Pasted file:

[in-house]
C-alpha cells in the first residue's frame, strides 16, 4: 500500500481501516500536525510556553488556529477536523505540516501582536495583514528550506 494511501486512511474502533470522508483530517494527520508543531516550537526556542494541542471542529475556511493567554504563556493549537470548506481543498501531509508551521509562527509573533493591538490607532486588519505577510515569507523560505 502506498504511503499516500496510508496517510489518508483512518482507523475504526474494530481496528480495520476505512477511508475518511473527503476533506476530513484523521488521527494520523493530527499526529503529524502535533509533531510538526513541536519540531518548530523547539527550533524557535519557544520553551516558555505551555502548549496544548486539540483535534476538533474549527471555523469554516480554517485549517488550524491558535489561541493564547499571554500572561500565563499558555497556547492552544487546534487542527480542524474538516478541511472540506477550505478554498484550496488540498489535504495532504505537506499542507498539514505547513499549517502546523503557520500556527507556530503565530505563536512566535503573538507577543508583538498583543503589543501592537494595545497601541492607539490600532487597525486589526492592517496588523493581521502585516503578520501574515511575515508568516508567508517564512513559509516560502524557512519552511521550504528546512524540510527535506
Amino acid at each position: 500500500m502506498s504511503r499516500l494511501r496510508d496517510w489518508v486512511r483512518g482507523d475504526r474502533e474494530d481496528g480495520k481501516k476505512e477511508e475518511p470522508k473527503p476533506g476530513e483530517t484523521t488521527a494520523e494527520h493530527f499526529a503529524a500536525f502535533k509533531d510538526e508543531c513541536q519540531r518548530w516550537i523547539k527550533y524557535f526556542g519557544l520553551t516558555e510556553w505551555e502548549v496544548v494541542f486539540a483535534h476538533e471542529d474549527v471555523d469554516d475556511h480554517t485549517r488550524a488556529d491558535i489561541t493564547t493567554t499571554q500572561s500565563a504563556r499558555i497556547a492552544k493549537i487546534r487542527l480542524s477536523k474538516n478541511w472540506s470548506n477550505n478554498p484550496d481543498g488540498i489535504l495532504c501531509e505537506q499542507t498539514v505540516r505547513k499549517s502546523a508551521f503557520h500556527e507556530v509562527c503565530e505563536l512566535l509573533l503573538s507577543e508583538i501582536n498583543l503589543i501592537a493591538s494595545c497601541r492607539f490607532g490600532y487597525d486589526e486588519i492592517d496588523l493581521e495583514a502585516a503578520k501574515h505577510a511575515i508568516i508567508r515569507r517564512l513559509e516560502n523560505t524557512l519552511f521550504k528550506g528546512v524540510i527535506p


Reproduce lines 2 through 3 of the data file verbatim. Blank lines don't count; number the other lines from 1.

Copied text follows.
C-alpha cells in the first residue's frame, strides 16, 4: 500500500481501516500536525510556553488556529477536523505540516501582536495583514528550506 494511501486512511474502533470522508483530517494527520508543531516550537526556542494541542471542529475556511493567554504563556493549537470548506481543498501531509508551521509562527509573533493591538490607532486588519505577510515569507523560505 502506498504511503499516500496510508496517510489518508483512518482507523475504526474494530481496528480495520476505512477511508475518511473527503476533506476530513484523521488521527494520523493530527499526529503529524502535533509533531510538526513541536519540531518548530523547539527550533524557535519557544520553551516558555505551555502548549496544548486539540483535534476538533474549527471555523469554516480554517485549517488550524491558535489561541493564547499571554500572561500565563499558555497556547492552544487546534487542527480542524474538516478541511472540506477550505478554498484550496488540498489535504495532504505537506499542507498539514505547513499549517502546523503557520500556527507556530503565530505563536512566535503573538507577543508583538498583543503589543501592537494595545497601541492607539490600532487597525486589526492592517496588523493581521502585516503578520501574515511575515508568516508567508517564512513559509516560502524557512519552511521550504528546512524540510527535506
Amino acid at each position: 500500500m502506498s504511503r499516500l494511501r496510508d496517510w489518508v486512511r483512518g482507523d475504526r474502533e474494530d481496528g480495520k481501516k476505512e477511508e475518511p470522508k473527503p476533506g476530513e483530517t484523521t488521527a494520523e494527520h493530527f499526529a503529524a500536525f502535533k509533531d510538526e508543531c513541536q519540531r518548530w516550537i523547539k527550533y524557535f526556542g519557544l520553551t516558555e510556553w505551555e502548549v496544548v494541542f486539540a483535534h476538533e471542529d474549527v471555523d469554516d475556511h480554517t485549517r488550524a488556529d491558535i489561541t493564547t493567554t499571554q500572561s500565563a504563556r499558555i497556547a492552544k493549537i487546534r487542527l480542524s477536523k474538516n478541511w472540506s470548506n477550505n478554498p484550496d481543498g488540498i489535504l495532504c501531509e505537506q499542507t498539514v505540516r505547513k499549517s502546523a508551521f503557520h500556527e507556530v509562527c503565530e505563536l512566535l509573533l503573538s507577543e508583538i501582536n498583543l503589543i501592537a493591538s494595545c497601541r492607539f490607532g490600532y487597525d486589526e486588519i492592517d496588523l493581521e495583514a502585516a503578520k501574515h505577510a511575515i508568516i508567508r515569507r517564512l513559509e516560502n523560505t524557512l519552511f521550504k528550506g528546512v524540510i527535506p